Review: Cleveland Orchestra’s ‘family’ bond illumines all-Beethoven concert at Blossom
By Zachary Lewis
The main attraction Sunday night at Blossom Music Center wasn’t the Cleveland Orchestra, conductor Herbert Blomstedt, or pianist Garrick Ohlsson. It was the relationship between them.
Renowned as each entity is, the three proved even more praiseworthy together, applying a combined wisdom decades in the making to a pair of key works by Beethoven.
Not even a heavy rain shower was enough to distract large crowds in the pavilion and on the lawn from Ohlsson’s performance of Beethoven’s Piano Concerto No. 4. Water came down, umbrellas came out, and the pianist beloved by Cleveland retained his grip on the music and the audience.
Ohlsson is justly acclaimed as a titanic force at the keyboard. At moments over the years, listeners have practically needed seatbelts. On this occasion, however, he was a subtle presence, a weaver of gossamer musical fabrics and a wellspring of humble and seemingly effortless virtuosity. He approached the concerto not as a solo showpiece but rather as an outsized work of chamber music.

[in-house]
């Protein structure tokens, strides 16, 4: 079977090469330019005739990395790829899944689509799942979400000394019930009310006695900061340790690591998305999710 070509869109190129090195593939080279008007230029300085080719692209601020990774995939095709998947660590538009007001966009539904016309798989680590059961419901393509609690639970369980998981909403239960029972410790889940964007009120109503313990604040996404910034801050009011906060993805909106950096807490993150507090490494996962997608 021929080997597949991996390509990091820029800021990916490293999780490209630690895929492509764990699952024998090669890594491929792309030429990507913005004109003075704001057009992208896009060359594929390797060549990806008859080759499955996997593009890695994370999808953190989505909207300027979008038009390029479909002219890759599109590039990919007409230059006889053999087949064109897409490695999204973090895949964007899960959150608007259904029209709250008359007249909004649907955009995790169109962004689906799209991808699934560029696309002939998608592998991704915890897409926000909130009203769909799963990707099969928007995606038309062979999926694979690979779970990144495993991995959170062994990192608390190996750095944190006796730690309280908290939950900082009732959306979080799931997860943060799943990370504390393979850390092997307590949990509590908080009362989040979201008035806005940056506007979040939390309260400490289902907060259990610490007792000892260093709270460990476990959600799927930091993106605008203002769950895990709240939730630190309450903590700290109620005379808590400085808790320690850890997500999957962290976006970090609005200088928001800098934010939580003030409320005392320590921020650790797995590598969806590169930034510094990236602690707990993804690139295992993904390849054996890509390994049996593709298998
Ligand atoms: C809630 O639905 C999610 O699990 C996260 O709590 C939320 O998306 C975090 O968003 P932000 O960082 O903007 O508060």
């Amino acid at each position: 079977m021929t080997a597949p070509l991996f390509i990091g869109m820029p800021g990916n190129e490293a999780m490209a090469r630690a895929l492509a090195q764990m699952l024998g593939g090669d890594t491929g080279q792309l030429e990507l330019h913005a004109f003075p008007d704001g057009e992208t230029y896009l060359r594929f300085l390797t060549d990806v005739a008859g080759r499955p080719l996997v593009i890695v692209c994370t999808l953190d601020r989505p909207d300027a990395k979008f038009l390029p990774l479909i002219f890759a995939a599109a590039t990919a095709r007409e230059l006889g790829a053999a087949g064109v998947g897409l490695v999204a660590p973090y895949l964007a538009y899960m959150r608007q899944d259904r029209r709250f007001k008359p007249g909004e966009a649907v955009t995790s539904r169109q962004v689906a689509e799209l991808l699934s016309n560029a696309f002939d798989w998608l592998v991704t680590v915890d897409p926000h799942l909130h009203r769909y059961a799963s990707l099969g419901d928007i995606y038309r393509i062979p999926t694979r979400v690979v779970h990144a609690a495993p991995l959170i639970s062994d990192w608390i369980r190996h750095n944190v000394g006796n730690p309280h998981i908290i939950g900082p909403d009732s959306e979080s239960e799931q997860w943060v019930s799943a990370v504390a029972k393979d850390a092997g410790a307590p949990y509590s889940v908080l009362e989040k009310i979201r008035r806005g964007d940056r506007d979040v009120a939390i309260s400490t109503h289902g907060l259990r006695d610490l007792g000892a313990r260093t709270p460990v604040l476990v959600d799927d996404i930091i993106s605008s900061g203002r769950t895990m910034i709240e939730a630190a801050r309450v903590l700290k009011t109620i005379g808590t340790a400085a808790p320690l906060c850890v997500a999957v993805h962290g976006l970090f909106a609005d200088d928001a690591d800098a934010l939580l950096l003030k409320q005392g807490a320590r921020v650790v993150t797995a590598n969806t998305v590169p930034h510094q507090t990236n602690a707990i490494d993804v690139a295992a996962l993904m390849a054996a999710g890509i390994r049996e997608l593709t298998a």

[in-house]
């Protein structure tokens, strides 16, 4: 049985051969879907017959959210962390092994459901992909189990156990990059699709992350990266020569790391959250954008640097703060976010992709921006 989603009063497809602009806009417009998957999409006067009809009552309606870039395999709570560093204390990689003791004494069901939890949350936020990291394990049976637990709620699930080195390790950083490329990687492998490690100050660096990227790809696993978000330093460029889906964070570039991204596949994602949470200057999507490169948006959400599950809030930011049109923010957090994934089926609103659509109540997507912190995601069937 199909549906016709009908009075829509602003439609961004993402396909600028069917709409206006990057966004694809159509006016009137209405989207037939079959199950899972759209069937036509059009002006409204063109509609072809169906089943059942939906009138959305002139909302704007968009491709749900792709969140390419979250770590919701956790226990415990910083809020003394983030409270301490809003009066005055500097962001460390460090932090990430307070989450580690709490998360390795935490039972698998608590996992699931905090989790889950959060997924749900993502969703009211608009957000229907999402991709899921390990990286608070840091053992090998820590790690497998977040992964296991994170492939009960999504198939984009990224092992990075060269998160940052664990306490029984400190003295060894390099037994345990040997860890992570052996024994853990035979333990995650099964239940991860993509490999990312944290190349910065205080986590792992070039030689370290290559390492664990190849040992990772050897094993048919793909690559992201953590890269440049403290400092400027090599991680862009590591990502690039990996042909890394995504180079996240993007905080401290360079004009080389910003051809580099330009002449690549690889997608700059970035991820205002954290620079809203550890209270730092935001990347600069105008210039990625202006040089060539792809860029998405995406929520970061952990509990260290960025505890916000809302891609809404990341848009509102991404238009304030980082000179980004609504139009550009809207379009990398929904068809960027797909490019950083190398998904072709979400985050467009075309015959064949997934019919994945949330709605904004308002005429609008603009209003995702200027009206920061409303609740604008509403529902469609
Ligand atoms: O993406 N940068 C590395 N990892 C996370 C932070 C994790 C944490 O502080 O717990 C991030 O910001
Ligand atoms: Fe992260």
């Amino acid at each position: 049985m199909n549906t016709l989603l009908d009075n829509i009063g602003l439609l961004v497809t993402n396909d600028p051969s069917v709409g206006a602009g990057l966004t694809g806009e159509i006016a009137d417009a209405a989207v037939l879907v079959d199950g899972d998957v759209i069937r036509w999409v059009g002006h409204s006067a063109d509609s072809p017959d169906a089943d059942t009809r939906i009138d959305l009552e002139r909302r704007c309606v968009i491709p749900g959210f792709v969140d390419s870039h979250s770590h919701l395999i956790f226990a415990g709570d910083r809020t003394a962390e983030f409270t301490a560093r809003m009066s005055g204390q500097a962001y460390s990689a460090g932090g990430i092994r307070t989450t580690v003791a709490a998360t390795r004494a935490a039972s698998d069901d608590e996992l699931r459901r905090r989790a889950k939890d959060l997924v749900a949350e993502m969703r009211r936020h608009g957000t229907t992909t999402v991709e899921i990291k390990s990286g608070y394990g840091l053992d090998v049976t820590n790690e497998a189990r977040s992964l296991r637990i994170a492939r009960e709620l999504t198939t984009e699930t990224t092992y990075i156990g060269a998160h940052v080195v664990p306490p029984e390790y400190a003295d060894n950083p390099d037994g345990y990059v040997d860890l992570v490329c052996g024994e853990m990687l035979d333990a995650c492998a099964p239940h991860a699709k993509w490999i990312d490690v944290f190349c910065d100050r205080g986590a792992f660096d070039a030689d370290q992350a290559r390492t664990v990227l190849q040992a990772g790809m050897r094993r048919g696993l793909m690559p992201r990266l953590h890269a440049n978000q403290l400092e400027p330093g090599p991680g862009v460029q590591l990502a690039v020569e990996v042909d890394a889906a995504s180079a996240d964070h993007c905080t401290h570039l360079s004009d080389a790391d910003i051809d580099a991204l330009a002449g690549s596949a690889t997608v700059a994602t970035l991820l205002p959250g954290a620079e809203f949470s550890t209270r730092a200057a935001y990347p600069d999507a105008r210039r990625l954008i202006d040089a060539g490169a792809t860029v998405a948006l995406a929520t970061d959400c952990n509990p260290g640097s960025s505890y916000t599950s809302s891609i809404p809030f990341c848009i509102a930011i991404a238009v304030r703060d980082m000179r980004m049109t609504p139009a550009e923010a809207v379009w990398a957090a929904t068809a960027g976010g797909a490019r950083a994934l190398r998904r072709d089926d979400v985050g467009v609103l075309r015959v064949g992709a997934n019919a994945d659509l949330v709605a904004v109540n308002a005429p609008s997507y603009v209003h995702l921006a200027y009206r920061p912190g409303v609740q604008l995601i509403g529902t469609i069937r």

At no point was Ohlsson or any other party in rigid control. All three movements were calm, balanced, and profoundly friendly conversations. Whenever Ohlsson or the orchestra under Blomstedt stepped into the foreground, the other responded in kind with flexible, articulate support.
The result was a probing, refreshingly nuanced reading that directed attention away from the soloist and onto the music itself. Ohlsson’s left hand alone exposed any number of passages glossed over by most interpretations, and the orchestra under Blomstedt was a pert, colorful, and utterly cohesive body. The only way Ohlsson could have pleased the crowd more would have been to play an encore.